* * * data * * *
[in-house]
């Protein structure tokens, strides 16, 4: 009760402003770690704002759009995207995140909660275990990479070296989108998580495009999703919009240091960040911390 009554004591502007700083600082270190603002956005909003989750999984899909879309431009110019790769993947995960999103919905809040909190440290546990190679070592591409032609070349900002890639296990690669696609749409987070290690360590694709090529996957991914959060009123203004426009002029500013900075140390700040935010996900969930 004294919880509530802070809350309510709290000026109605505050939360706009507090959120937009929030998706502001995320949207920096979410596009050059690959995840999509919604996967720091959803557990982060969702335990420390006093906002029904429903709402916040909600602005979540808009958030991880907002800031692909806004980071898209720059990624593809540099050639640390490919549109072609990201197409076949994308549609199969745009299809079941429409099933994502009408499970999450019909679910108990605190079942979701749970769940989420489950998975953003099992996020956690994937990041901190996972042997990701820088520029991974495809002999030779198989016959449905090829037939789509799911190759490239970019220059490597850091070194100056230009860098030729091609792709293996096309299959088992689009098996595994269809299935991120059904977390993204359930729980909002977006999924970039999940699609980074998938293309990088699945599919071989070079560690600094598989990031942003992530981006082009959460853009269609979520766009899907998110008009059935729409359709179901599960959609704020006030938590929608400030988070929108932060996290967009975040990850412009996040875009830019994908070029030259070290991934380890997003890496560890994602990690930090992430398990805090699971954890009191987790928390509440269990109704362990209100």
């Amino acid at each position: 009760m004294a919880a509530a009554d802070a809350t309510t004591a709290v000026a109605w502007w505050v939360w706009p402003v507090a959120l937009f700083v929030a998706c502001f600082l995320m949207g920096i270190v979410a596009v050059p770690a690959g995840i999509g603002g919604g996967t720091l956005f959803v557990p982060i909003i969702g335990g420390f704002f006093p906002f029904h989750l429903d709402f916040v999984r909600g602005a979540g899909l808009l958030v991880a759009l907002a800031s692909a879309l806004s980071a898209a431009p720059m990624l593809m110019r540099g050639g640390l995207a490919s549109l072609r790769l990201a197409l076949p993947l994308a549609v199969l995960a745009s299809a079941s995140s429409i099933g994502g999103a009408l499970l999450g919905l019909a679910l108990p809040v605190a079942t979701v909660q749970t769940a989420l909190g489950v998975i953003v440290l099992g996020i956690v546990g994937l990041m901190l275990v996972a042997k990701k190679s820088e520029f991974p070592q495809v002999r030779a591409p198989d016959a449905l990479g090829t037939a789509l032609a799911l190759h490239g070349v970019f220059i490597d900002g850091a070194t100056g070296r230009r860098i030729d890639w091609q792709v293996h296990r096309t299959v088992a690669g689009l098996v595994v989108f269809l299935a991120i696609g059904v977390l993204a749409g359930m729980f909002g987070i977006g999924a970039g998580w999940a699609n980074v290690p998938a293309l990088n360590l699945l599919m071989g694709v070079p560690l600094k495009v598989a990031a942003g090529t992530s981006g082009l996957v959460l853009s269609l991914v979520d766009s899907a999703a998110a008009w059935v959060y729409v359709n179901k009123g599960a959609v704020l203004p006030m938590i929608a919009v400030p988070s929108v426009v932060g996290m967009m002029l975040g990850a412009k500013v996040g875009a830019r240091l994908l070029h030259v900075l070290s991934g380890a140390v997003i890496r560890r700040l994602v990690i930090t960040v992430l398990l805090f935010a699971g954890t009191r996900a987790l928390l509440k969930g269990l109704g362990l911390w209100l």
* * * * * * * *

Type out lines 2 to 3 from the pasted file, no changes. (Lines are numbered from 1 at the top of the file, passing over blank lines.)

């Protein structure tokens, strides 16, 4: 009760402003770690704002759009995207995140909660275990990479070296989108998580495009999703919009240091960040911390 009554004591502007700083600082270190603002956005909003989750999984899909879309431009110019790769993947995960999103919905809040909190440290546990190679070592591409032609070349900002890639296990690669696609749409987070290690360590694709090529996957991914959060009123203004426009002029500013900075140390700040935010996900969930 004294919880509530802070809350309510709290000026109605505050939360706009507090959120937009929030998706502001995320949207920096979410596009050059690959995840999509919604996967720091959803557990982060969702335990420390006093906002029904429903709402916040909600602005979540808009958030991880907002800031692909806004980071898209720059990624593809540099050639640390490919549109072609990201197409076949994308549609199969745009299809079941429409099933994502009408499970999450019909679910108990605190079942979701749970769940989420489950998975953003099992996020956690994937990041901190996972042997990701820088520029991974495809002999030779198989016959449905090829037939789509799911190759490239970019220059490597850091070194100056230009860098030729091609792709293996096309299959088992689009098996595994269809299935991120059904977390993204359930729980909002977006999924970039999940699609980074998938293309990088699945599919071989070079560690600094598989990031942003992530981006082009959460853009269609979520766009899907998110008009059935729409359709179901599960959609704020006030938590929608400030988070929108932060996290967009975040990850412009996040875009830019994908070029030259070290991934380890997003890496560890994602990690930090992430398990805090699971954890009191987790928390509440269990109704362990209100």
């Amino acid at each position: 009760m004294a919880a509530a009554d802070a809350t309510t004591a709290v000026a109605w502007w505050v939360w706009p402003v507090a959120l937009f700083v929030a998706c502001f600082l995320m949207g920096i270190v979410a596009v050059p770690a690959g995840i999509g603002g919604g996967t720091l956005f959803v557990p982060i909003i969702g335990g420390f704002f006093p906002f029904h989750l429903d709402f916040v999984r909600g602005a979540g899909l808009l958030v991880a759009l907002a800031s692909a879309l806004s980071a898209a431009p720059m990624l593809m110019r540099g050639g640390l995207a490919s549109l072609r790769l990201a197409l076949p993947l994308a549609v199969l995960a745009s299809a079941s995140s429409i099933g994502g999103a009408l499970l999450g919905l019909a679910l108990p809040v605190a079942t979701v909660q749970t769940a989420l909190g489950v998975i953003v440290l099992g996020i956690v546990g994937l990041m901190l275990v996972a042997k990701k190679s820088e520029f991974p070592q495809v002999r030779a591409p198989d016959a449905l990479g090829t037939a789509l032609a799911l190759h490239g070349v970019f220059i490597d900002g850091a070194t100056g070296r230009r860098i030729d890639w091609q792709v293996h296990r096309t299959v088992a690669g689009l098996v595994v989108f269809l299935a991120i696609g059904v977390l993204a749409g359930m729980f909002g987070i977006g999924a970039g998580w999940a699609n980074v290690p998938a293309l990088n360590l699945l599919m071989g694709v070079p560690l600094k495009v598989a990031a942003g090529t992530s981006g082009l996957v959460l853009s269609l991914v979520d766009s899907a999703a998110a008009w059935v959060y729409v359709n179901k009123g599960a959609v704020l203004p006030m938590i929608a919009v400030p988070s929108v426009v932060g996290m967009m002029l975040g990850a412009k500013v996040g875009a830019r240091l994908l070029h030259v900075l070290s991934g380890a140390v997003i890496r560890r700040l994602v990690i930090t960040v992430l398990l805090f935010a699971g954890t009191r996900a987790l928390l509440k969930g269990l109704g362990l911390w209100l």